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The Misunderstanding


The Misunderstanding

I was trembling and nervous before I saw the judge. He was there while the deputies held the phone for conference court.

             I was charged with a misdemeanor and three felonies. I was so embarrassed and vulnerable. I was at the judge’s mercy. I could barely remember the scene of the crimes charged against me. 

             The night I was thrown into jail I was blacked out completely. I remembered being beaten up by a female deputy at the local grocery store. I was shopping for a few items to share with my community members. I had no money and I was off my mental health medicine. I was very manic and unarmed. I had a small knife tied up around my neck which I used for opening cans. Colorado survival includes a knife in a pocket usually. 

             As I sit in court I think about how I never imagined I would be mauled by a officer and thrown to the ground. Having PTSD I was in consciousness and out of consciousness.

             I came to in the general hospital. They were doing x-rays of my neck and back. Clearly to me they were broken and I think that the department covered this up. Next I was given 5mg of Haldol. Lights out again.

             I woke up while they threw me into a jail cell. I was in so much pain I couldn’t even eat anymore barely.

             The officers were cruel. There were other women in cells. The lockdown was 23 hours and we would get out if we were lucky. I didn’t get to shower for 2 weeks. I started getting an infection from poor hygiene. When the officers came and said I could shower I, being in psychosis, shoved the officer and they charged me another felony. I was so scared and needed medical help. I finally started taking my medical medicine. As days moved forward I improved and became more aware and less scared of what was going on around me.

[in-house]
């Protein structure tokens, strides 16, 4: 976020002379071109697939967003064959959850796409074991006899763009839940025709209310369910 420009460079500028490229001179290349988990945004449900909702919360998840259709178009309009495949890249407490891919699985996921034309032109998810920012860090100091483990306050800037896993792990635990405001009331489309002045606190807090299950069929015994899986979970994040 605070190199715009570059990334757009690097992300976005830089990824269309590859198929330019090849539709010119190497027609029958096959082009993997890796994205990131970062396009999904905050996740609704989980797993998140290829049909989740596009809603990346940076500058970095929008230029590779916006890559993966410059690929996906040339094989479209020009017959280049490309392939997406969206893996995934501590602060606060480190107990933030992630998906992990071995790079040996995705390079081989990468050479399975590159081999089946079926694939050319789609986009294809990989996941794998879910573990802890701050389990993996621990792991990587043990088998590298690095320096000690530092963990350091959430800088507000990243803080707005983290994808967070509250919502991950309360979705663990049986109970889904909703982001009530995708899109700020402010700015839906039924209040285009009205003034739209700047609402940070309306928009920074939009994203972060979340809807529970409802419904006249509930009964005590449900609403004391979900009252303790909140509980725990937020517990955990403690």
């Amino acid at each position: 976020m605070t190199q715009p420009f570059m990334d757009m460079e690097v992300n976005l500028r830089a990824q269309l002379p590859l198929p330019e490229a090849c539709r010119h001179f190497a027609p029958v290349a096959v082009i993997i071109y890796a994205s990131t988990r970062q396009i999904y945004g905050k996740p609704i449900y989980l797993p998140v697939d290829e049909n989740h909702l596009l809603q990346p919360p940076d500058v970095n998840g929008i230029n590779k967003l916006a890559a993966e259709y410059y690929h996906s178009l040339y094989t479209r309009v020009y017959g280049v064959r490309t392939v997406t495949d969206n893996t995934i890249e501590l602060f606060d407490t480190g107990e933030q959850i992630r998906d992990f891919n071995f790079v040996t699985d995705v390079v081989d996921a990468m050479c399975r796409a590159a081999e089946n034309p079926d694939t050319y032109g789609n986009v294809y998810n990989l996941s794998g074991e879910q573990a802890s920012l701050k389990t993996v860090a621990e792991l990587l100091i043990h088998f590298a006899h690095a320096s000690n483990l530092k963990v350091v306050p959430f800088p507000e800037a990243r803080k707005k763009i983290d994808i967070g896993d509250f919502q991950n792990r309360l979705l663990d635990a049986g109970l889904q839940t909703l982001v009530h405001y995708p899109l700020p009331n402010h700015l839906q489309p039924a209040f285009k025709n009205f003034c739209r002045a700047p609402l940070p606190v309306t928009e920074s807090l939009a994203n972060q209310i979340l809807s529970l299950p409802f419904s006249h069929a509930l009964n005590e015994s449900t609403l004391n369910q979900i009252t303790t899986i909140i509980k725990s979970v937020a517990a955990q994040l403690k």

I still had no idea of how long I would be locked away. I reacted by writing my feelings out and reading materials the jail had given us. My hair was very long and had been ratted from not brushing it. The jail offered us hair clippers so I decided to shave it all. I looked at it in the mirror. I looked like a boy. How funny. My best friend called me while I was in jail. He looked very worried over our video. My family sent me very little money for commissary. It’s not good to be indigent when you are in jail. 

Painting by Gwynne Duncan 

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